Mah Jong Making a Comeback - Designer Recycles Vintage Tiles into Jewelry


June 1, 2004--Mahjong is an ancient Chinese game that is very popular in the Jewish community in the United States. It is gaining popularity again. The most basic form of the game is similar to Rummy, but is also a complicated gambling game in which certain "hands" are valued with certain points. There are many rules to play by and some are related to the country in which the game is played.

Sam, owner of Eclectic Elements, collects full sets, restores nearly full Mahjongg sets and turns vintage "orphan" tiles into chunky, funky bracelets and other retro jewelry. "If the set is full or nearly full I add it to my collection, my infamous "Mahjong closet." If the set is only missing a few pieces I can usually find "orphan" tiles to complete the set. If many pieces are missing I use the tiles for jewelry and other collage and assemblage art."

The lovely Asian characters are what drew Sam to these game sets. "I am a hunter-gatherer in terms of art supplies. I find interesting items, move them from place to place in my home/studio, look at them occasionally and trip over them for 2 years until finally one day I figure out how to use them."

"The Mah Jongg bracelets started by accident. I saw someone throwing out a half set of Mahjong tiles. They were too lovely to wind up in the trash so I offered to give them a good home and left. They sat in a box in my studio for over a year until about 2 years ago. I found them again while hunting for new materials to work with and laid them out on my work table to contemplate their future. A few days later I decided that they would make fun jewelry."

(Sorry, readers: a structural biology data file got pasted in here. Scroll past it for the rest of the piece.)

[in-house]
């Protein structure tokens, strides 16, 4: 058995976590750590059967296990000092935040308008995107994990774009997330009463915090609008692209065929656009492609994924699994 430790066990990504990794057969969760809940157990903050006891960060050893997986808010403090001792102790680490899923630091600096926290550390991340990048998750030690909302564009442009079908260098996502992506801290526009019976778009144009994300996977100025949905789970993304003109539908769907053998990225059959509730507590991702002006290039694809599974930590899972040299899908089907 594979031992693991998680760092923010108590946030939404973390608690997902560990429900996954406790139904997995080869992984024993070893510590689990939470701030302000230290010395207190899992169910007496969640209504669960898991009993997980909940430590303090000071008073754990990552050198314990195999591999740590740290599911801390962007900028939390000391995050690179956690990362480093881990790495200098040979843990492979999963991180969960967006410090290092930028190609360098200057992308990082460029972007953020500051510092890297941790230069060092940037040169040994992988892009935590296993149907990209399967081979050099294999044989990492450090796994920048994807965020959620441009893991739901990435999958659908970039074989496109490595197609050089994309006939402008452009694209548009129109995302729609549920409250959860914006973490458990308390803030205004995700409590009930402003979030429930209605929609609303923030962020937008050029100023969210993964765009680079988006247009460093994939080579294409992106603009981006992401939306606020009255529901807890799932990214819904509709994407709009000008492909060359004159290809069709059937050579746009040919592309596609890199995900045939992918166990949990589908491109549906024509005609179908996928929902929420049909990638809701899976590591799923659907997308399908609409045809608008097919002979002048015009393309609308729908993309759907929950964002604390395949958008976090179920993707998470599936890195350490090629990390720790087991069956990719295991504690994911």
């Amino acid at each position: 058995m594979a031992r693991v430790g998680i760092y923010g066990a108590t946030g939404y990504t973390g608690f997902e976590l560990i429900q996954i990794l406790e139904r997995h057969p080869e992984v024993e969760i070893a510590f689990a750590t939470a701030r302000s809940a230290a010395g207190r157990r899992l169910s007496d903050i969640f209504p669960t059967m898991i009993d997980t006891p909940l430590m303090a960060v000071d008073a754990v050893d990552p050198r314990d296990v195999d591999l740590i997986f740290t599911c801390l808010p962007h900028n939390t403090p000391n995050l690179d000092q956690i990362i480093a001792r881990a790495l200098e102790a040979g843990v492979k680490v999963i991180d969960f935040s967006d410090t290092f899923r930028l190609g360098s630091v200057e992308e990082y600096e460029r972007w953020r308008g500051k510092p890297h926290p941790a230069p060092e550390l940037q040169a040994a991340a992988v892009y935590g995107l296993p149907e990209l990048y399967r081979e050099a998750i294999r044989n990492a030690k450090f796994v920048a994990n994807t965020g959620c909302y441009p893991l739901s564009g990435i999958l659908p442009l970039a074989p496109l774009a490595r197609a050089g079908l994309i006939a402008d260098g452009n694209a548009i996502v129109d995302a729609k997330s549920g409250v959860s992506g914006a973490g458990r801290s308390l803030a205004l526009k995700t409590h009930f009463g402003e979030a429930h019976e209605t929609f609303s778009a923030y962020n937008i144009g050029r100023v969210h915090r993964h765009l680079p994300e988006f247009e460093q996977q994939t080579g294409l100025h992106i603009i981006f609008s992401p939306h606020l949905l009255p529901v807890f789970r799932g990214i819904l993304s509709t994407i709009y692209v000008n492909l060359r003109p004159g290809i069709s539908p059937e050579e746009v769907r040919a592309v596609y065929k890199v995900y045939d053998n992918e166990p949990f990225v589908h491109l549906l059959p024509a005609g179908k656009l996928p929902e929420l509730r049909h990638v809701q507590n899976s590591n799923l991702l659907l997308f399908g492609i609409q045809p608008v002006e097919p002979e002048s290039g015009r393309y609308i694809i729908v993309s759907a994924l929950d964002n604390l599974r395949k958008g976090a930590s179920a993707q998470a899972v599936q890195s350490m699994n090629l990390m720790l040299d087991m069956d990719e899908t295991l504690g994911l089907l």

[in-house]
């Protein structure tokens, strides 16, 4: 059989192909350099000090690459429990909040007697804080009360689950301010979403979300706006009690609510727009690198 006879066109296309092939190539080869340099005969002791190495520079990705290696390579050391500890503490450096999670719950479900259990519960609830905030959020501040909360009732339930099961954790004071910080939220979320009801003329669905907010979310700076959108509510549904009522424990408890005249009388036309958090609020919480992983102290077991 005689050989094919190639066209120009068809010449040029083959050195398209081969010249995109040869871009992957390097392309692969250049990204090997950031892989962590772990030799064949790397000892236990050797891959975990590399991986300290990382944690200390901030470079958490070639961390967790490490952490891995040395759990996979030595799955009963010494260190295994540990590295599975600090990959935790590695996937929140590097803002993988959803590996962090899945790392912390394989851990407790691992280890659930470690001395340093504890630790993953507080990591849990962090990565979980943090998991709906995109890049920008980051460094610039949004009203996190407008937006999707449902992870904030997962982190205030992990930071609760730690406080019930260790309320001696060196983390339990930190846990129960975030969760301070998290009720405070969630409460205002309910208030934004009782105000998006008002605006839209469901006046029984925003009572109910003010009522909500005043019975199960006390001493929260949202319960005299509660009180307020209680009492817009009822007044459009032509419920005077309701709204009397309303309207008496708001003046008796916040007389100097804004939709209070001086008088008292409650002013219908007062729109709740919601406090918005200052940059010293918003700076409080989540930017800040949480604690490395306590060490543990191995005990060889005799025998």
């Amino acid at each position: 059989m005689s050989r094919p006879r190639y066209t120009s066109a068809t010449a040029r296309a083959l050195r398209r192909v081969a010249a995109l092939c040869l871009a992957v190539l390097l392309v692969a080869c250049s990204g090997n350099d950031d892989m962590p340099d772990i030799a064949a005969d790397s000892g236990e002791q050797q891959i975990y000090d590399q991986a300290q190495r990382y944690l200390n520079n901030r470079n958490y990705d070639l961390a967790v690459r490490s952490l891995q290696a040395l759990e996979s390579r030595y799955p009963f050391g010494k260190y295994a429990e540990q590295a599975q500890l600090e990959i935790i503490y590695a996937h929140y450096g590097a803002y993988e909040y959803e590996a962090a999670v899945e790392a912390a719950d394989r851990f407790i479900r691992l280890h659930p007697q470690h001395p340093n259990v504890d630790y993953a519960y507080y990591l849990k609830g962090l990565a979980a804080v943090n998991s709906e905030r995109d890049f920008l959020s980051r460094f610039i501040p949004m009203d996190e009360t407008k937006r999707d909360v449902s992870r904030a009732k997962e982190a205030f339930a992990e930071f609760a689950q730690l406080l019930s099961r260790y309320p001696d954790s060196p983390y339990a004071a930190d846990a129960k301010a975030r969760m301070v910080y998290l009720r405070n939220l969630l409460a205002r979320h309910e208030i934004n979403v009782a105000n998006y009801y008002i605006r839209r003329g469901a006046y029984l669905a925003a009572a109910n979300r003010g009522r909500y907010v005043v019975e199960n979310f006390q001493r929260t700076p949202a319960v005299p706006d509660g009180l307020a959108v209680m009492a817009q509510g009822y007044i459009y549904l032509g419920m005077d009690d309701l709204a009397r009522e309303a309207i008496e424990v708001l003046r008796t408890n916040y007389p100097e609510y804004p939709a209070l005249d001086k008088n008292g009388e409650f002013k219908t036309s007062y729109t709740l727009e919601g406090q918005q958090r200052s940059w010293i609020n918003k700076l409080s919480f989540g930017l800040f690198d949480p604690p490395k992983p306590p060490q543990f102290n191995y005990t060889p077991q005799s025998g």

Mah Jong tile materials include: Bakelite, Catalin, Bone & Bamboo, Bamboo, Marblelite, Celluloid and Lucite. Many of the tiles Sam uses in her designs date back to the 1920s.

Sam's partner, contemporary outsider folk artist Zeke, enjoys watching people relate to the Mah Jongg sets and jewelry. "People are drawn to these game sets and bracelets. They wonder what they are, they tell Sam stories about how their Grandmothers taught them to play the game when they were children, they smile and laugh. It is a wonderful experience to watch...life can be so serious, and Sam loves being able to bring a smile to someone's face or bring back a fond memory."

Zeke, co-founder of The Shaman's Walk, also recycles found objects and other vintage material to create fascinating mixed media art. He finds inspiration from ancient cultures and has a new line of Kachina and Art Totems. The Kachina, or Katsina, figures are handcrafted from reclaimed lumber, antique beads and other found objects. They are in the style of ancient Kachina and are more graphic and simple than many of the Kachina available today.

When asked about Zeke's work, Sam responded, "Zeke's work is very different from mine. We both focus on using reclaimed and recycled materials, but that is where the similarity ends. His work has a mysterious quality about it."

Sam's game piece jewelry and Zeke's contemporary folk art are available on their websites and locally in Albuquerque, NM at the Downtown Grower's Market. The Market runs late June through mid-October and meets every Saturday from 7-11. Both Sam and Zeke also participate in shows in the Albuquerque area from time to time.



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